However, the DfE has no targets to reduce either the number of EHCPs issued, nor the overall number of children and young people with EHCPs. There have been no changes to the law and decisions about individual children and young people and whether they require EHC plans must be made on an individual basis, following the processes and requirements set out in the Children and Families Act 2014.  

We understand that concerns have been raised that we’re attempting to reduce the number of new EHC plans issued via the delivery contract for the Delivering Better Value (DBV) programme. This is not the case. A specific percentage reduction in EHCPs issued is not something our DBV delivery partners are held to, nor a goal the DfE is working towards, nor a target that LAs must agree to secure grant funding. The 20% reduction figure referred to in the contract with Newton Europe (which relates to projected EHCP growth rather than the current number of EHCPs) simply reflects an impact we might expect if the Delivering Better Value programme successfully enables schools and LAs to identify need early and provide the appropriate support without an EHCP being required.

You also asked about independent special school placements. The DfE has no aims for children to be removed from independent school or college placements. Independent special schools play an important role in the SEND system and we fully recognise the expertise and value that many offer their pupils. It is important to note that changes with any placement in specialist provision are subject to statutory processes, and where a parent or young person disagrees with the institution named in the EHC plan, they can appeal to the Tribunal. There are no plans to change this protection for families.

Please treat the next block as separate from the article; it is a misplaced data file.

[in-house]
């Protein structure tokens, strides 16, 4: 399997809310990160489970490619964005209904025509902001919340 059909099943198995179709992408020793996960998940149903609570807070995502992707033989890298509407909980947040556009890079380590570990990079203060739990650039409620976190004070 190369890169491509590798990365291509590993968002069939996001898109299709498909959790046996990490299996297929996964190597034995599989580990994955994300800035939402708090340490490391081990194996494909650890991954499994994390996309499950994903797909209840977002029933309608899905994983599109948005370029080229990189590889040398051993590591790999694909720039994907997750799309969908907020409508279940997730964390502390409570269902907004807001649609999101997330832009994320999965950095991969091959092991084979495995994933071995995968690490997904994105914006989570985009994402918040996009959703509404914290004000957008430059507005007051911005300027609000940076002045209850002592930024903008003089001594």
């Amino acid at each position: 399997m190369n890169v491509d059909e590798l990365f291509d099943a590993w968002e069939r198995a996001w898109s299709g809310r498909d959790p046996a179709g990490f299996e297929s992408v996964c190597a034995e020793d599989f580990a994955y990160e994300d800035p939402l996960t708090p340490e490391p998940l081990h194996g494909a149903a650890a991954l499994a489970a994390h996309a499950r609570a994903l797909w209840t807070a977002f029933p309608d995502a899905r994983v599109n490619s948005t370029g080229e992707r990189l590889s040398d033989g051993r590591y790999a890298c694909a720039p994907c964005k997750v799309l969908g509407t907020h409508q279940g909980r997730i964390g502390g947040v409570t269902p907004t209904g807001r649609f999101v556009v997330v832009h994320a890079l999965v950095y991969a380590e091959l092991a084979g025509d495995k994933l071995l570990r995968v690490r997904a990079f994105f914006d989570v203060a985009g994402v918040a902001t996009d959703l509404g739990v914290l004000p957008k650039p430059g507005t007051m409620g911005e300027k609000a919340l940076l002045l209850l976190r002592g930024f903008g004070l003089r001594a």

You also mentioned our use of the term Ordinarily Available Provision. This reflects our focus on improved mainstream and refers to the range of support provided to meet a range of needs without requiring formal diagnosis or specialist support. The Universal SEND Services programme runs from May 2022 until Spring 2025 and aims to increase the range of this provision, with good results so far: 6,500 school and college staff have accessed free online training, 81 schools and over 135 colleges have identified and led their own SEND-focused improvement projects and over 90,000 professionals have undertaken autism awareness training.

I am pleased to have had the chance to clarify these points and we look forward to continuing to work with you in improving the experiences of children and parents of the SEND and AP system.

Department for Education

The polite bit…

Thank you to the senior DfE officials who sent this response. I do believe they want to improve the lives of children and young people with SEND and are taking the steps they think will do this. Obviously, we disagree on whether many of these steps will have the desired impact as we have previously stated, and we’ll keep advocating for what we believe is needed, as you would hope (Please donate to help us do this if you can)

What is your view? And what’s next?

Having read the expanded response, we’d be very interested to hear the views of those LAs and any other stakeholders involved if this is how they interpreted their agreements. Do let us know.

In our next post, we will be telling you what to look out for, asking for your recent experiences and information, and if you have any evidence of unlawful cuts to SEND provision or EHCPs, so please sign up for new post alerts so you don’t miss it.

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Tania Tirraoro